How to Keep a Door From Being Broken Open With a Pry Bar
An intruder can use a pry bar to compromise a door’s security in multiple ways. If a burglar can’t pry a door's lock open, for instance, he may gain entry by using a steel pry bar to pry the frame from the wall, to raise a sliding door or to break a door's glass. By addressing each of these vulnerable areas, you make doorway entry extremely difficult for an intruder who relies on the pry bar. Consider replacing heavily weathered or flimsy doors for additional protection.
Sliding Glass Doors
Attach a "Charlie bar" to a sliding glass door's lower track, following the Charlie bar manufacturer’s installation instructions. A Charlie bar locks into position in the door track, making it impossible for a person outside the home to force a door to slide open. Place a thick wooden dowel or metal rod in the lower track as a temporary measure.
Drill a hole where the door frames overlap through the upper left corner of the interior frame and about halfway into the upper right side of the exterior frame. Place a bolt or nail through the hole to lock them together.
Drill pan-head screws into the upper track so the heads sit immediately above the upper edge of the door. This prevents an intruder from prying the door up from the lower track.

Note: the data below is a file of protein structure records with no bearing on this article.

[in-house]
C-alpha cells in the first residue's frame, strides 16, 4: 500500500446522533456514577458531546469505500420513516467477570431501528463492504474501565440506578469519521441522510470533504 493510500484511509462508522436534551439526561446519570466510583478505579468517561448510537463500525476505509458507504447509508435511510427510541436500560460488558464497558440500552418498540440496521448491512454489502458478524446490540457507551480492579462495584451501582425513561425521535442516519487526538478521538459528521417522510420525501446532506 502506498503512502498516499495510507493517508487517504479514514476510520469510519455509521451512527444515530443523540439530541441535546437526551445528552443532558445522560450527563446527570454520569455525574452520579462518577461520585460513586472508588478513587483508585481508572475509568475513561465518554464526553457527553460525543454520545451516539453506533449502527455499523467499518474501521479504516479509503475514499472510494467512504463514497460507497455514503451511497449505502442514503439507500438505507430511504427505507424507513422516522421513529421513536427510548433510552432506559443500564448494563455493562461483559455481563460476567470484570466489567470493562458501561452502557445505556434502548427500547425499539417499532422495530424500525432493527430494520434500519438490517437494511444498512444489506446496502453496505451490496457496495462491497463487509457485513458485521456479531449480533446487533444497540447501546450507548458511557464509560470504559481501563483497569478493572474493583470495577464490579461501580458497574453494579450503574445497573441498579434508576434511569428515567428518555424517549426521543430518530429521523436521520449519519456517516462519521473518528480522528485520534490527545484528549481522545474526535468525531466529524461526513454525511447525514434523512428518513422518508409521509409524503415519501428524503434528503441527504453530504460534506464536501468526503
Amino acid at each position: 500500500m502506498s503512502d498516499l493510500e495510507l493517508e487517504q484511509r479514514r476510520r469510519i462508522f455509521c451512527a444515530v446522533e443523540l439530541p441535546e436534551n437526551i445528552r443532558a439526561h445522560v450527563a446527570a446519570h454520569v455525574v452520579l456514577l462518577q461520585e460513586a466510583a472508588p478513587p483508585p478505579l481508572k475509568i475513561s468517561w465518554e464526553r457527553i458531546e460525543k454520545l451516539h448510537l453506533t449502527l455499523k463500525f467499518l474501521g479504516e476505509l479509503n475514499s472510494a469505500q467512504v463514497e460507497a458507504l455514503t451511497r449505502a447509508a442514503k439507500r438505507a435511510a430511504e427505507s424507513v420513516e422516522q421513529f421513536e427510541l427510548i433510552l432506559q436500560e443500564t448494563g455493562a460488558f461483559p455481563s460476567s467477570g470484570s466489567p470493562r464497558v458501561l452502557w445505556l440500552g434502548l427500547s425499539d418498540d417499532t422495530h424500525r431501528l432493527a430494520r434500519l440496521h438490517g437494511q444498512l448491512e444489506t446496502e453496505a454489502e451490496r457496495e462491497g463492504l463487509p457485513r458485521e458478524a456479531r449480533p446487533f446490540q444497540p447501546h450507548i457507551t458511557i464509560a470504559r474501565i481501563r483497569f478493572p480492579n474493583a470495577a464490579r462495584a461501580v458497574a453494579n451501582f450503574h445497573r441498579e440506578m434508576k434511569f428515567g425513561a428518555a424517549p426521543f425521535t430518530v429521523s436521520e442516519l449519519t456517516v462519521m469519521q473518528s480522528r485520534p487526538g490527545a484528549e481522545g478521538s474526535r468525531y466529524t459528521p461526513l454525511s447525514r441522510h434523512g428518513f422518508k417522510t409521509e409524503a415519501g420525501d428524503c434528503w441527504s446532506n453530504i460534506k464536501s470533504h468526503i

Install a full-height folding metal gate with a lock across the interior portion of the doorway to prevent intrusion in case of shattered glass.
Single Exterior Doors
Install a deadbolt with a throw that extends a minimum of 1 inch.
Install a latch guard that has a flange in place of the ordinary strike plate, which is what the bolt enters in the locked position. Use 3-inch-long screws to secure it to the studs in the wall.
Fill gaps between the door frame and wall with plywood shims, and pay special attention to the areas immediately surrounding the latch guard or strike plate for your lock.
Install a security grid if the door has a glass pane.
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